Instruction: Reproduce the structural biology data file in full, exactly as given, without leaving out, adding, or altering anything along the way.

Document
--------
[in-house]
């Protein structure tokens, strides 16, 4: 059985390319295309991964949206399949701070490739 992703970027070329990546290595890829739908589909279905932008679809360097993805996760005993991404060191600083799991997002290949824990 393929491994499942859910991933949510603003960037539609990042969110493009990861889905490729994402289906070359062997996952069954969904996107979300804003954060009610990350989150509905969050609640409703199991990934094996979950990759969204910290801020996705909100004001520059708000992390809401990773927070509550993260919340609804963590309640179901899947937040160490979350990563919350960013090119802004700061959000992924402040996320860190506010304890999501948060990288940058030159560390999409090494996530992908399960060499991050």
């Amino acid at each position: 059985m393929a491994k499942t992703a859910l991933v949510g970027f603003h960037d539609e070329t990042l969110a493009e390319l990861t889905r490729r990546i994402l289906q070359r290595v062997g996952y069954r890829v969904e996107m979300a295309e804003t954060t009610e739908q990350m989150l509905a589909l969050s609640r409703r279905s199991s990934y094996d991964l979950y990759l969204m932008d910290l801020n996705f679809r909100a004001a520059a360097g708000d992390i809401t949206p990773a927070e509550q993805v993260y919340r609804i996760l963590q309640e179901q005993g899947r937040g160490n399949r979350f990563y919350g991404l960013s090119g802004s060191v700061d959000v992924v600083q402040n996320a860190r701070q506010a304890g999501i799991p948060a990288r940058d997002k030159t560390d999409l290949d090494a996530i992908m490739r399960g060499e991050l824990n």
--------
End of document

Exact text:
[in-house]
């Protein structure tokens, strides 16, 4: 059985390319295309991964949206399949701070490739 992703970027070329990546290595890829739908589909279905932008679809360097993805996760005993991404060191600083799991997002290949824990 393929491994499942859910991933949510603003960037539609990042969110493009990861889905490729994402289906070359062997996952069954969904996107979300804003954060009610990350989150509905969050609640409703199991990934094996979950990759969204910290801020996705909100004001520059708000992390809401990773927070509550993260919340609804963590309640179901899947937040160490979350990563919350960013090119802004700061959000992924402040996320860190506010304890999501948060990288940058030159560390999409090494996530992908399960060499991050």
């Amino acid at each position: 059985m393929a491994k499942t992703a859910l991933v949510g970027f603003h960037d539609e070329t990042l969110a493009e390319l990861t889905r490729r990546i994402l289906q070359r290595v062997g996952y069954r890829v969904e996107m979300a295309e804003t954060t009610e739908q990350m989150l509905a589909l969050s609640r409703r279905s199991s990934y094996d991964l979950y990759l969204m932008d910290l801020n996705f679809r909100a004001a520059a360097g708000d992390i809401t949206p990773a927070e509550q993805v993260y919340r609804i996760l963590q309640e179901q005993g899947r937040g160490n399949r979350f990563y919350g991404l960013s090119g802004s060191v700061d959000v992924v600083q402040n996320a860190r701070q506010a304890g999501i799991p948060a990288r940058d997002k030159t560390d999409l290949d090494a996530i992908m490739r399960g060499e991050l824990n």